He longed to wake her, to lie again beside her and hold her as before in his arms, but he slid softly under the sheets on the side of the bed furthest from the window and lay on his back, staring at the ceiling, which was becoming gradually lighter. He realised he had not noticed when the fireworks stopped. 


 If you are an author, we can discuss the difficulty - or otherwise - of using sensual or erotic passages in fiction.

If you are a reader, tell me whether the latest trend toward explicit intimacy in fiction is to your liking or not.

Wednesday, December 5, 2012

"Wherever good books are sold..."

Image representing Kobo as depicted in CrunchBase
Image via CrunchBase
When people discover you are an author, they immediately ask where your books are to be found. In the virtual world, all readers expect books to be on Amazon. After all, they are rather big - to make a small understatement.

In the physical world, they ask questions such as, "Can I get your latest novel at Dymocks?" That's if you live in Australia. Dymocks is one chain that survived the recent bricks-and-mortar bookstore mass extinction. "Can I order at my local shop?"

It is the duty of every author to make sure their books are available - even if readers must order - in as many places as possible. Online, this poses few real obstacles. In the physical retail world, it's somewhat harder. Many things, however, are possible.

English: 尖沙咀K11購物藝術館商場 K11 (skyscraper) 恬墨書舍
 (Photo credit: Wikipedia)
Online, an author can be assured a presence on most retail book-vending websites. Limiting oneself to Amazon is not the wisest strategy. Although it is acknowledged as the traffic cop of books, where anything and everything is to be found, there are dozens of other places where books can be ordered. Depending on where in the world you are, a favourite retailer can be found who might mail you books free of postage charges, or might offer loyalty schemes that really pay. Earning points towards more books is never a bad idea. Others might specialize in your genre, or hold regular specials and sales that make a great deal of financial sense.

If eBooks are the thing, it pays readers to create an account at a number of retail outlets online, because sales are rather rapid affairs that come on and disappear quickly. It's generally free to open accounts, so it does not hurt to have purchasing facilities in as many places as you can. Try Kobo, Nook (run by Barnes and Noble), iBookstore (run by Apple), Diesel, Smashwords and the eBookStore at Sony - just for starters.

Where paperbacks or hardcovers are concerned, buying online is often the most economical way. Even though there's a wait involved, there's nothing nicer than receiving your latest choice in a nice brown package, right on your doorstep.

There are those who still love to browse in bookshops, however, and catering to that crowd is essential if you are an author who understands diversity and how it works. More and more nowadays, this means forming a relationship with your local bookstores. Shop owners are people too, and love to understand their public. Access to local authors means their sales can become meaningful, and that they can host signings and launches, where patrons usually buy much more than just the book of the day.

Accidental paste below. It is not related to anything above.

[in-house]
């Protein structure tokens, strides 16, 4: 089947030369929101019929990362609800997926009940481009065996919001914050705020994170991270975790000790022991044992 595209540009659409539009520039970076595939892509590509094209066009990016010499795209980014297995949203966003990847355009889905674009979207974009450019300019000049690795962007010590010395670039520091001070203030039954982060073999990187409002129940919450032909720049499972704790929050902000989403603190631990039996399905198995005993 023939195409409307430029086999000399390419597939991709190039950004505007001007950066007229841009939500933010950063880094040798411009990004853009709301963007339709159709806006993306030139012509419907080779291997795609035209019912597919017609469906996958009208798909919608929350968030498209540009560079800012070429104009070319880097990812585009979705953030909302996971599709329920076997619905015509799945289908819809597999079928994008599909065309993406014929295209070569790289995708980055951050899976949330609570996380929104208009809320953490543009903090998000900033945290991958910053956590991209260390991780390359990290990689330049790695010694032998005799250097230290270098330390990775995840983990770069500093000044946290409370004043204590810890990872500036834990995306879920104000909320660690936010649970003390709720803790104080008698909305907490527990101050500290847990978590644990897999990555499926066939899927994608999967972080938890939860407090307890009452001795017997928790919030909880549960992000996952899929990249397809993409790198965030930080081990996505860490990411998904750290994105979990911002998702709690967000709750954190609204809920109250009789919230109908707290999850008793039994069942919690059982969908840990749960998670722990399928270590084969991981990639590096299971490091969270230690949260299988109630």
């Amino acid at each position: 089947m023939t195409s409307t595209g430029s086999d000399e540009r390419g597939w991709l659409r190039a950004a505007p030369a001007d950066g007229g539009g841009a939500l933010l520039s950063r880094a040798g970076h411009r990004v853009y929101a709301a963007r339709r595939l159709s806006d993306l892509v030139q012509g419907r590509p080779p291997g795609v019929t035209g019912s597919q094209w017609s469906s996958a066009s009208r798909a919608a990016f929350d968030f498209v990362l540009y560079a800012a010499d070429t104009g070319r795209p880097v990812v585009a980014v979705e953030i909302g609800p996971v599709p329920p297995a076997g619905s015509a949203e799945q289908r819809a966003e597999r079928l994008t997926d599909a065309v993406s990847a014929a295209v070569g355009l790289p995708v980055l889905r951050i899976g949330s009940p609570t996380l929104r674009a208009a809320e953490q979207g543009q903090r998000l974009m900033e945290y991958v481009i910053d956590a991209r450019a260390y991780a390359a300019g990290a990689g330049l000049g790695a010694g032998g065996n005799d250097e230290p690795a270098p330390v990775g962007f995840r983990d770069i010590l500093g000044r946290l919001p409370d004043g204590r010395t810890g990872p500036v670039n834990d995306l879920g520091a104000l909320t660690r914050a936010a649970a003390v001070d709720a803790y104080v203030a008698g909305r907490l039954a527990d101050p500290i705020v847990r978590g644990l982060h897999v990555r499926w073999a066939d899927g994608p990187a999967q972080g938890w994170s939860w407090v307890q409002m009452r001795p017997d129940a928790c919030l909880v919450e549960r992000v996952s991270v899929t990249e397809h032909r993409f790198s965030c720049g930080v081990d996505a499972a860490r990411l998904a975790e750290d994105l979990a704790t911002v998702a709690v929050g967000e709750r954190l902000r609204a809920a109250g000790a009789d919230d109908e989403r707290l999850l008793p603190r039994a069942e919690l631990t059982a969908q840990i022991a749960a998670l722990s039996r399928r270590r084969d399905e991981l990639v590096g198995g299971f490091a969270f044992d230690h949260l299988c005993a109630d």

Thinking outside conventional possibilities also works for authors and readers. Do not confine your marketing or purchasing to bookstores. Books can be found anywhere - florists sometimes stock romantic novels and poetry books around Valentine's Day. In the Christmas holidays, newsagents and giftshops offer relevant books to their customers, and many a gift basket or hamper comes with a good choice of paperback. Look on the counters of smart delis and purveyors of fine foods and you are sure to find a cookbook or two.

Readers and authors do well when they consider that age-old cliche, "Wherever good books are sold."

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Tuesday, December 4, 2012


the books for sale and the umbrella
 (Photo credit: bernat...)

It's the same wherever you look. Diversification seems to be the saviour of retailers, manufacturers, publishers, and authors. In nature, whole species benefit from a tiny change in diet or colouration.

Doing something differently, using different tools, or coming at something from a different angle seems to do the trick to liven life up a little.

That's what I want right now - a bit of a difference to liven up my readership. This was the primary reason behind publication of my novella The Latin Cushion. Inventing a whole new character for a new series of detective mysteries based in Perth was a challenge, but I did it - and interest from my readers means I must continue!

Diversifying focus seems to refresh an author - and diversification of outlets also puts a fresh face on one's following. A brand new kind of reader seems to be discovering my fiction - and we all know that discoverability is the new buzz word in publishing.

Placing books in different places is also something that works. I find that Kobo is improving its search algorithms, extending its reach with Kobo Readers, and gaining ground in the UK... all good news for an author like me.

It just takes a few simple and inexpensive changes to make one's titles more noticeable, with surprising results.

If you are a reader, tell me what changes you intend to make in 2013.

If you are a writer: which changes have you found most useful?